The Ultimate Tax Reform: Public Revenue from Land Rent (full text pdf)

Published January 1, 2006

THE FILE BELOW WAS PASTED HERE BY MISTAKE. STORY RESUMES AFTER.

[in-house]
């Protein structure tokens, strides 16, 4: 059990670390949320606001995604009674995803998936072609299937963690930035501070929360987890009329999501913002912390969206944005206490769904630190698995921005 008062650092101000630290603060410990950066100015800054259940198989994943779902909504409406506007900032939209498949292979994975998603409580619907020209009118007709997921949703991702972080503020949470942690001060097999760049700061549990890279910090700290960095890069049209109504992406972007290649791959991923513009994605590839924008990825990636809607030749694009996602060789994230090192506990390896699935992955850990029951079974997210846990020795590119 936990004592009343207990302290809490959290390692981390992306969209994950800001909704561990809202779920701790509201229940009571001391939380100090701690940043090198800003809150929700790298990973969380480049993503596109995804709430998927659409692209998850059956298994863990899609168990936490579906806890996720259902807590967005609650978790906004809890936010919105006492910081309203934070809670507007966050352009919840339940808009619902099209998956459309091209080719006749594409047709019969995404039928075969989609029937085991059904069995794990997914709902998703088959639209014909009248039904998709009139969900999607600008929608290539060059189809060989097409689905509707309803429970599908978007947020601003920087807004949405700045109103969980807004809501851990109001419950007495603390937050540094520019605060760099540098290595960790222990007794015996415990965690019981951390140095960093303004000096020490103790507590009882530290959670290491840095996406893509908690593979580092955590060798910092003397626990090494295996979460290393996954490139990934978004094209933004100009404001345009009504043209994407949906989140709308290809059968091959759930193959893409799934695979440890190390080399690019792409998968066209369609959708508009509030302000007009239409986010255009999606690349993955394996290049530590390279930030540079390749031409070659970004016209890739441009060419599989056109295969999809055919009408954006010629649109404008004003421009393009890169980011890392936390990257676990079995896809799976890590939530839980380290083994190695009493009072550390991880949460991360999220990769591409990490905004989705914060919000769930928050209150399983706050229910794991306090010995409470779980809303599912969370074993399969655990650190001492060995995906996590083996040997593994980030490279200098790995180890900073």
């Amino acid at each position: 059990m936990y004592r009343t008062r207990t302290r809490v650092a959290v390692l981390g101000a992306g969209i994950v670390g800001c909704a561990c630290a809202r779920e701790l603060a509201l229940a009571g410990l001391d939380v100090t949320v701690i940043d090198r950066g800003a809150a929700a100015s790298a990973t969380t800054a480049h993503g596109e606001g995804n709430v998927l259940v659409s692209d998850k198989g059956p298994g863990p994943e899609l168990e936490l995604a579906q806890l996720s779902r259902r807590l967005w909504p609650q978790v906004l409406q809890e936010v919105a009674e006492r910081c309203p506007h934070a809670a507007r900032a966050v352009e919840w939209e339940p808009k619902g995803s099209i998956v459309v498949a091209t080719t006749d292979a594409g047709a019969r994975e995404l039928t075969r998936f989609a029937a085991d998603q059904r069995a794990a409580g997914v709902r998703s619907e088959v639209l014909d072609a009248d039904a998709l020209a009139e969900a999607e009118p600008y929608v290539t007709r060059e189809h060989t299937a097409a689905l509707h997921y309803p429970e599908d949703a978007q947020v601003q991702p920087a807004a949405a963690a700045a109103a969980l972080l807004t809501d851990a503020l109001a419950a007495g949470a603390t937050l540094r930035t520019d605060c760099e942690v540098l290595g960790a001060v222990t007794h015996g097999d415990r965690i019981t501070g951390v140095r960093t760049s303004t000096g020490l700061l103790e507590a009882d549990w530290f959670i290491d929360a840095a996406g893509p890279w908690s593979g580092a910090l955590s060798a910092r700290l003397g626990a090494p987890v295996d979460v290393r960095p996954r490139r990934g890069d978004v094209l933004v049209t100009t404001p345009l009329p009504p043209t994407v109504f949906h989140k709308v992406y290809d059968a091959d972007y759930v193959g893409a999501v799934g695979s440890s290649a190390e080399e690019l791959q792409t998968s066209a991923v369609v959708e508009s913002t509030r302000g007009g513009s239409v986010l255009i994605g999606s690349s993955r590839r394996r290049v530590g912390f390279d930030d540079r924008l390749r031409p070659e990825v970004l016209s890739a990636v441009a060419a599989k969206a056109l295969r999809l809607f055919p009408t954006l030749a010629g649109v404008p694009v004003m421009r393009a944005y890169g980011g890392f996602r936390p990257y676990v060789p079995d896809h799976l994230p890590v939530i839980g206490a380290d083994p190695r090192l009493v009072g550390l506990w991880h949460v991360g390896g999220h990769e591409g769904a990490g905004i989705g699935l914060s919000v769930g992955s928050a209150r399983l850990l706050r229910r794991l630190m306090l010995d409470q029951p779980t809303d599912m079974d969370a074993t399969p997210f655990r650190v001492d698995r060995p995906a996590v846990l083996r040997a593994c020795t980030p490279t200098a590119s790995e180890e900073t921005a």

This analysis explains why land value taxation is, as Milton Friedman once put it, the “least bad” tax. An ideal tax system respects a person’s right to privacy, does not discourage work or savings, and does not induce dishonesty. While income, sales, and value-added taxes fall woefully short of this ideal, land value taxation meets each requirement. The supply of land is fixed, immobile, and inherently visible. If land value is taxed, the land will not flee, shrink, or hide. Once citizens, taxpayers, consumers, and voters understand the option of obtaining public revenue from land value or rent, then the logic of getting both greater efficiency and greater justice may prevail.